John Keel - the American journalist whose 1975 book The Mothman Prophecies was adapted into a film starring Richard Gere - has died in New York after years battling the effects of diabetes.
Keel's journalistic career began on a weekly paper in New York during the '40s and he, like me, was a keen fan of the works of Charles Fort. Keel was gripped by the flying saucer craze in 1947 and saw his first UFO in 1954 whilst visiting the Aswan Dam. One of his early books, Jadoo (1957) is a ripping yarn that describes his adventures travelling in India and Tibet, where he followed the tracks of the abominable snowman and saw demonstrations of the famous 'Indian Rope Trick.'
During the 60s and early 70s he produced a series of ground-breaking books on UFOs, crypto-zoology and alternative archaeology based upon the contemporary counter-culture zeitgeist. This view saw UFOs not as extra-terrestrial in origin but controlled by "ultra-terrestrials", nebulous powers from other dimensions who co-existed with us and loved to play games with humans.
UFOs, aliens, the sinister Men In Black and a host of other supernatural phenomena were incorporated into a bizarre but ultimately more satisfying theory which traced them to something Keel called "the super-spectrum". This was, as far as I could make out, some form of alternative reality from which they downloaded themselves into our three-dimensional world.
In retrospect, it's clear that Keel was actually constructing an updated medieval demonology carefully constructed for 20th century readers. I later learned the man himself loved playing games with his readers and had a keen sense of humour. Much of what he wrote in those books, he told me in 1992, "shouldn't be taken seriously."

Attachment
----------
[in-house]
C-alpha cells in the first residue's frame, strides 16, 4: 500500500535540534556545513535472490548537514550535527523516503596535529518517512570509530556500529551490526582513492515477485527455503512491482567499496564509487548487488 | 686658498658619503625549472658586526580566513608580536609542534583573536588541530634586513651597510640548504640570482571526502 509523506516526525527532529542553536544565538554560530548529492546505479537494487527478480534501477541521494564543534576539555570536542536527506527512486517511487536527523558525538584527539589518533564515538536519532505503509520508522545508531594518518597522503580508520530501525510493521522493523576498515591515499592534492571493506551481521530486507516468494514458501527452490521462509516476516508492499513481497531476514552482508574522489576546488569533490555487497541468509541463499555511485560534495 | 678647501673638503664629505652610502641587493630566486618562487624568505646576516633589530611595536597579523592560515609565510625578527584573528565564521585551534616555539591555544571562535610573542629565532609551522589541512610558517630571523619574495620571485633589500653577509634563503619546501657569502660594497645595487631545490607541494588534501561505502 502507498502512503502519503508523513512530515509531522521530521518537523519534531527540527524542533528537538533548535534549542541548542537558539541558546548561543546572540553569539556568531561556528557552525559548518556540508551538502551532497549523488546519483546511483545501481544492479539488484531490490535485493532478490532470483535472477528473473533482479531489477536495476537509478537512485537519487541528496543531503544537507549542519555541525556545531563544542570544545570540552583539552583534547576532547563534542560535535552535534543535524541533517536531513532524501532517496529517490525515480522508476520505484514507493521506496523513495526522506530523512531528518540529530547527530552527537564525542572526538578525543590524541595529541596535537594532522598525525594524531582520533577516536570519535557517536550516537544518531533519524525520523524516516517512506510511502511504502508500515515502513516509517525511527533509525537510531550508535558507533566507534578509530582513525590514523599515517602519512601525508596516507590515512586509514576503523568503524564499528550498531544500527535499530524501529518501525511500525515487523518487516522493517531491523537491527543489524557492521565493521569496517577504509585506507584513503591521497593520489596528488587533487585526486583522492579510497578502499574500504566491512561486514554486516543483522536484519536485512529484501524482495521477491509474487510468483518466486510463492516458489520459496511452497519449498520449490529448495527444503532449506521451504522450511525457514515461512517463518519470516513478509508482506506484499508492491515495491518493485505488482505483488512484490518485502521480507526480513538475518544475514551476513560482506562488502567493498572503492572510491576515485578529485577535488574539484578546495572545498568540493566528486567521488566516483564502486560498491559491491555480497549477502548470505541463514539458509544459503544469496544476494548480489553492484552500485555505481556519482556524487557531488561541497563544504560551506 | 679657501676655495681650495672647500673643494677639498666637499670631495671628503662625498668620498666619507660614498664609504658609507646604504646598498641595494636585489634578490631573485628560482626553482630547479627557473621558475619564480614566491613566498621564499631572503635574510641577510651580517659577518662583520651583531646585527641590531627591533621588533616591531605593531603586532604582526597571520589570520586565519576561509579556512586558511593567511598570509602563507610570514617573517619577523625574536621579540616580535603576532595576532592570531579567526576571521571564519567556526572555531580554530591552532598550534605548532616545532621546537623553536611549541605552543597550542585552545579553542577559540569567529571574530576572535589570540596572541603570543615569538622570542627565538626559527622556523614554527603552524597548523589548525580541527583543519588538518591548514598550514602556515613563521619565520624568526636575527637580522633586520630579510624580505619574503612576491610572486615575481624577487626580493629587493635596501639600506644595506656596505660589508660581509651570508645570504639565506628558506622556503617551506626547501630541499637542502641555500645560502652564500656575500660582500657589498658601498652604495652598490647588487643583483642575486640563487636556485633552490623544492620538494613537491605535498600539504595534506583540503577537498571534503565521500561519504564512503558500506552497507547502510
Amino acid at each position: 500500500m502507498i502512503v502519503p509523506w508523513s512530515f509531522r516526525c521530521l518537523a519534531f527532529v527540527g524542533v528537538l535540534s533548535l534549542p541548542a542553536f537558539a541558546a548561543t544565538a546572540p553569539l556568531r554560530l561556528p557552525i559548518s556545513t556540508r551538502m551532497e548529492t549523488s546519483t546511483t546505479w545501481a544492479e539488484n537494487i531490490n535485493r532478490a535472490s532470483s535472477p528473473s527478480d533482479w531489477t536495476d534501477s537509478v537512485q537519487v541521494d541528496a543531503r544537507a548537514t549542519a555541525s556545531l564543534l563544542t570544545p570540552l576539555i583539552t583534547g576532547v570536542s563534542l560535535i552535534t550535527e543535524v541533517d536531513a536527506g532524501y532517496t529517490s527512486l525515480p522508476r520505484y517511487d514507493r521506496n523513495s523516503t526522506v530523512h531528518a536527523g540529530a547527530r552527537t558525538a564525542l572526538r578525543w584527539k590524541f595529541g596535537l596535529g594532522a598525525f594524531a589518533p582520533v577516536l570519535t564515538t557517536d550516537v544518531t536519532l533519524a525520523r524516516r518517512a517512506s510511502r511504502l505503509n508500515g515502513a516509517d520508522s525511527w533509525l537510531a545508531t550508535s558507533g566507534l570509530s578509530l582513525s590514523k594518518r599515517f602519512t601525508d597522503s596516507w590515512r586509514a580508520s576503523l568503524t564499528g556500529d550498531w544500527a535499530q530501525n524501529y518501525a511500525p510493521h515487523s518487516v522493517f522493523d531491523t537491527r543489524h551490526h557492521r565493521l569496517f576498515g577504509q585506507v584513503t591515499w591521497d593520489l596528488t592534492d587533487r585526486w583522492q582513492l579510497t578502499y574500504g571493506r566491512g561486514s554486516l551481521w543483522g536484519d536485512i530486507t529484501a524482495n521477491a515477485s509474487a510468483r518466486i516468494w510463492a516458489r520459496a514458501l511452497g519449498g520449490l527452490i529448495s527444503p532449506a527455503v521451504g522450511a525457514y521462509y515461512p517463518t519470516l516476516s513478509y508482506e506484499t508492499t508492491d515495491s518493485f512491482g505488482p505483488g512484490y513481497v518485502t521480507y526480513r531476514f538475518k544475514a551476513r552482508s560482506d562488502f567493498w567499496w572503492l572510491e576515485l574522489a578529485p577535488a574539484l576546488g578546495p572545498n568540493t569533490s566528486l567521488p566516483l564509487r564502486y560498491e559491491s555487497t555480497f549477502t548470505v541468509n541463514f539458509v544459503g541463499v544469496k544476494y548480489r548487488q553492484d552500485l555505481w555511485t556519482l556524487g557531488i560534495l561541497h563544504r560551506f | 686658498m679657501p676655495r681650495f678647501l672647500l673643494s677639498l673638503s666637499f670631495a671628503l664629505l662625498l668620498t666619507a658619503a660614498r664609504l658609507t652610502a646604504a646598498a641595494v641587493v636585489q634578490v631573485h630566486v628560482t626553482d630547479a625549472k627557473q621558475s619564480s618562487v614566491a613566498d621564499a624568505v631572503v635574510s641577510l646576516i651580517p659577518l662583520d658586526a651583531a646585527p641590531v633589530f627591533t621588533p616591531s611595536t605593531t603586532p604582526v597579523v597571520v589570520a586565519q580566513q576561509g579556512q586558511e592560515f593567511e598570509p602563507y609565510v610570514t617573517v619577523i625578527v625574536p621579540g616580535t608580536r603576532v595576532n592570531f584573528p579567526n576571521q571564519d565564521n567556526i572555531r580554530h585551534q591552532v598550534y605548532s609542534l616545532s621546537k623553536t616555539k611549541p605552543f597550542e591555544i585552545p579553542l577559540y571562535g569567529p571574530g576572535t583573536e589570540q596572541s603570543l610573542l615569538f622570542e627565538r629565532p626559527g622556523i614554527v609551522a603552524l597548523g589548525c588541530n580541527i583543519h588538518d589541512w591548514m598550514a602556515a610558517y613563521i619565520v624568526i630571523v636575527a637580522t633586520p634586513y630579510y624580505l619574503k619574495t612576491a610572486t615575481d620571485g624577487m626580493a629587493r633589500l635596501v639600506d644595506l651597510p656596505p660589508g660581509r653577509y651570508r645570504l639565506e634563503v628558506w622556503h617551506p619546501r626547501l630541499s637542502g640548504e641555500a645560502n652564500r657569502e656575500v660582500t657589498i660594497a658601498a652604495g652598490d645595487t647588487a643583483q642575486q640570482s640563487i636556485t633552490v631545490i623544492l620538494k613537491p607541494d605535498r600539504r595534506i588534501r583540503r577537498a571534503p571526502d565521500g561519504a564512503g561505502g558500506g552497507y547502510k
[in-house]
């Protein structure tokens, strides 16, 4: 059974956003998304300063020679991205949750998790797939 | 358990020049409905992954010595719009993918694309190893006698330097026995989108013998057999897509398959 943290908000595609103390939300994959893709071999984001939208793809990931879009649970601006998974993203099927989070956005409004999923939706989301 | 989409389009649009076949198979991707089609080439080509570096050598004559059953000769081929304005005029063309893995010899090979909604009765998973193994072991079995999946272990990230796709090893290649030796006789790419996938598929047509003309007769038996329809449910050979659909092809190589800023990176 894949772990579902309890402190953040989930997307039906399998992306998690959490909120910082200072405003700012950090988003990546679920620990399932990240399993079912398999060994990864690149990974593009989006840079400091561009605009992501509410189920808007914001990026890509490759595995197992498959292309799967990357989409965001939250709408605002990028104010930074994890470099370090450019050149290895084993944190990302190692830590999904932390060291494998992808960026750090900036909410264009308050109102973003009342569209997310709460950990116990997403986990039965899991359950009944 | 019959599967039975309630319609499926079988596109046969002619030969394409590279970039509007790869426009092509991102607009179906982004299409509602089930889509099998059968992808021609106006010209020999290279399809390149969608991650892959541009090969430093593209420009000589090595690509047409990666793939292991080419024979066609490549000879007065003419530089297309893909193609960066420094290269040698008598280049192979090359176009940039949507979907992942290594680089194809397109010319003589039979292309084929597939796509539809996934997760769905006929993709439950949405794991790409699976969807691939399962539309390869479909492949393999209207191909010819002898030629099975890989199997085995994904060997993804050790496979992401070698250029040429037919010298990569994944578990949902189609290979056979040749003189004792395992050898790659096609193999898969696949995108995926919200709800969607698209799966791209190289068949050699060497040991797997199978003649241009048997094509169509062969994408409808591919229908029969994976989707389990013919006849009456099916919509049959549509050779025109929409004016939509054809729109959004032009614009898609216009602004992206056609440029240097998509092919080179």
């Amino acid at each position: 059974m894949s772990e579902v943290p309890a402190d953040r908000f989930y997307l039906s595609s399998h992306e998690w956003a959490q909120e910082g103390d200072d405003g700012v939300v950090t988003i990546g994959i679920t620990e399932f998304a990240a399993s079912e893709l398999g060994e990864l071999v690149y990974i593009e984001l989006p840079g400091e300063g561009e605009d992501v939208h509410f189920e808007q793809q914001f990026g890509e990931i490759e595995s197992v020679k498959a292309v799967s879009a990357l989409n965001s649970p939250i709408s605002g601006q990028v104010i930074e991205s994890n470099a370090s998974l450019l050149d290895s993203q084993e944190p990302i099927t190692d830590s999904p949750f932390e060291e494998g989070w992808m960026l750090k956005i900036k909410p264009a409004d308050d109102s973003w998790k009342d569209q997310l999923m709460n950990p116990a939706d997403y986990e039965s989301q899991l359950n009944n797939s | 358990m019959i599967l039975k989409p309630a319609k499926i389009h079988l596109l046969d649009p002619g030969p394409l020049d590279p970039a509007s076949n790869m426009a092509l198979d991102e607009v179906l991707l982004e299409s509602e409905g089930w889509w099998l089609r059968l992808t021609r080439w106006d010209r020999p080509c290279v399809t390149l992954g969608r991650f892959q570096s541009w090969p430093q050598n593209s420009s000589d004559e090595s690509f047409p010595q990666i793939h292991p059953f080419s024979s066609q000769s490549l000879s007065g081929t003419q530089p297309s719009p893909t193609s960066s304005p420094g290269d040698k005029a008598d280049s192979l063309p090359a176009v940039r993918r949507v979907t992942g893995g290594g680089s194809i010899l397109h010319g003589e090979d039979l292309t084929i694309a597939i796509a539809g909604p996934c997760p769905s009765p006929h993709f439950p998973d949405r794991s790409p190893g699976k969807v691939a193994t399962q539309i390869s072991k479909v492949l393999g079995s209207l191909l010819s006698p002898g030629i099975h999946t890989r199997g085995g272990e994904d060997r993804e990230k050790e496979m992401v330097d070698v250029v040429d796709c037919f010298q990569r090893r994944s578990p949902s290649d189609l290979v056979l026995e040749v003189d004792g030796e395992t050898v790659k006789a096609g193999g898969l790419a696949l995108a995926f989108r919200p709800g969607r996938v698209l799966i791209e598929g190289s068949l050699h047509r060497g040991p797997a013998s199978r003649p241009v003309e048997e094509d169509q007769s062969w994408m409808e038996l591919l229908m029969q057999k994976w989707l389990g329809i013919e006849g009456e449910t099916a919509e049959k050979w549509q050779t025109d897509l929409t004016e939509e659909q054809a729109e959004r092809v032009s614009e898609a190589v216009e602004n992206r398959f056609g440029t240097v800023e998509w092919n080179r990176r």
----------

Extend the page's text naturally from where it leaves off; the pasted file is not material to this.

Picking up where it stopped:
By that time, however, my sense of disillusionment with Keel's writings was almost complete.
He will be remembered mostly for his1975 book The Mothman Prophecies. This charted his investigations of an outbreak of weird happenings in the tiny West Virginia town of Point Pleasant during 1966-67. It was a fast-moving account that combined horror narrative with straight reportage. The film adaptation that followed in 2002 - to mixed reviews - used the phrase "based on true events" that has since become a horror flick staple.
Nevertheless, for a teenager growing up in bleak '80s South Yorkshire, Keel's books were a source of inspiration and escape into a world where anything was possible, and indeed probable. Keel's accounts of his adventures in West Virginia, chasing the red-eyed winged monsters, sinister MIB in dark cadillacs and cool gentleman spacemen called Indrid Cold who descended from flying stovepipes simply blew my mind.
It was partly a result of reading Keel's UFOs: Operation Trojan Horse (first published in 1970) and The Mothman Prophecies that a) encouraged me believe in six impossible things before breakfast b) placed me firmly on the flying saucer beat 30 years ago at the tender age of 13 and c) led me on the path to becoming a rookie journalist, so I could embark on my own adventures in the UFOlogical borderlands. The rest is history.
It's been said that one should never meet one's heroes in the flesh. But I did and have fond memories of showing the old buffer around the delights of Sheffield city centre when Keel spoke at the Independent UFO Network conference in 1992.
While his presentation was a bit of an anti-climax Andy Roberts and I did get to interrogate him during his three day stay in Yorkshire.
The result is a transcipt that runs to several thousand words (a copy was posted here on The Fortean Times website in August 2009).. But it does give a unique insight into the world of an eccentric, talented writer whose contribution will be sorely missed.
So soon after the passing of John Michell, it seems the UFOlogical generation I grew up with is finally coming to its end.